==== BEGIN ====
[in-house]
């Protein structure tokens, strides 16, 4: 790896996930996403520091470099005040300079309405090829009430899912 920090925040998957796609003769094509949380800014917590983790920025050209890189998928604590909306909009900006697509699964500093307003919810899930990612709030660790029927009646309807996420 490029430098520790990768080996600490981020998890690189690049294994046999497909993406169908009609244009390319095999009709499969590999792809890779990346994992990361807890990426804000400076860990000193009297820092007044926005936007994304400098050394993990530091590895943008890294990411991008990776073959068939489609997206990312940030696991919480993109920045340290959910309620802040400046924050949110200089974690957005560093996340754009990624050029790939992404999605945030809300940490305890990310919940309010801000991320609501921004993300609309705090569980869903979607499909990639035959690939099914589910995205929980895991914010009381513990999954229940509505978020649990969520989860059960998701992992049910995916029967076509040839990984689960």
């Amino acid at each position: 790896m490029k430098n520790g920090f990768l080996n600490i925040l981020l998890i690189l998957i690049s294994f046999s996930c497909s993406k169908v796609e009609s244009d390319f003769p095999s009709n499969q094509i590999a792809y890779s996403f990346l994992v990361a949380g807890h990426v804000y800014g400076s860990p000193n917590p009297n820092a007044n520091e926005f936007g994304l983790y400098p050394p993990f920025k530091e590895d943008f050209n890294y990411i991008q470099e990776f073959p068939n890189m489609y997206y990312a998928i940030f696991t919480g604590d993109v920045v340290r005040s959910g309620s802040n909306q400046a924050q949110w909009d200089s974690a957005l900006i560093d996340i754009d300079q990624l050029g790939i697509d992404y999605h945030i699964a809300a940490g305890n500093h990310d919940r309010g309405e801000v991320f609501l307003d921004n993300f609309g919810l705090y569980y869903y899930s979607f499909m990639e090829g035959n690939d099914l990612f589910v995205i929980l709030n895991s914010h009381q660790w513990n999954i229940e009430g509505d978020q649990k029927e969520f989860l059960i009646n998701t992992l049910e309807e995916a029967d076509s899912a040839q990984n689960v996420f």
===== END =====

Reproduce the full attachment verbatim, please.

[in-house]
């Protein structure tokens, strides 16, 4: 790896996930996403520091470099005040300079309405090829009430899912 920090925040998957796609003769094509949380800014917590983790920025050209890189998928604590909306909009900006697509699964500093307003919810899930990612709030660790029927009646309807996420 490029430098520790990768080996600490981020998890690189690049294994046999497909993406169908009609244009390319095999009709499969590999792809890779990346994992990361807890990426804000400076860990000193009297820092007044926005936007994304400098050394993990530091590895943008890294990411991008990776073959068939489609997206990312940030696991919480993109920045340290959910309620802040400046924050949110200089974690957005560093996340754009990624050029790939992404999605945030809300940490305890990310919940309010801000991320609501921004993300609309705090569980869903979607499909990639035959690939099914589910995205929980895991914010009381513990999954229940509505978020649990969520989860059960998701992992049910995916029967076509040839990984689960």
């Amino acid at each position: 790896m490029k430098n520790g920090f990768l080996n600490i925040l981020l998890i690189l998957i690049s294994f046999s996930c497909s993406k169908v796609e009609s244009d390319f003769p095999s009709n499969q094509i590999a792809y890779s996403f990346l994992v990361a949380g807890h990426v804000y800014g400076s860990p000193n917590p009297n820092a007044n520091e926005f936007g994304l983790y400098p050394p993990f920025k530091e590895d943008f050209n890294y990411i991008q470099e990776f073959p068939n890189m489609y997206y990312a998928i940030f696991t919480g604590d993109v920045v340290r005040s959910g309620s802040n909306q400046a924050q949110w909009d200089s974690a957005l900006i560093d996340i754009d300079q990624l050029g790939i697509d992404y999605h945030i699964a809300a940490g305890n500093h990310d919940r309010g309405e801000v991320f609501l307003d921004n993300f609309g919810l705090y569980y869903y899930s979607f499909m990639e090829g035959n690939d099914l990612f589910v995205i929980l709030n895991s914010h009381q660790w513990n999954i229940e009430g509505d978020q649990k029927e969520f989860l059960i009646n998701t992992l049910e309807e995916a029967d076509s899912a040839q990984n689960v996420f």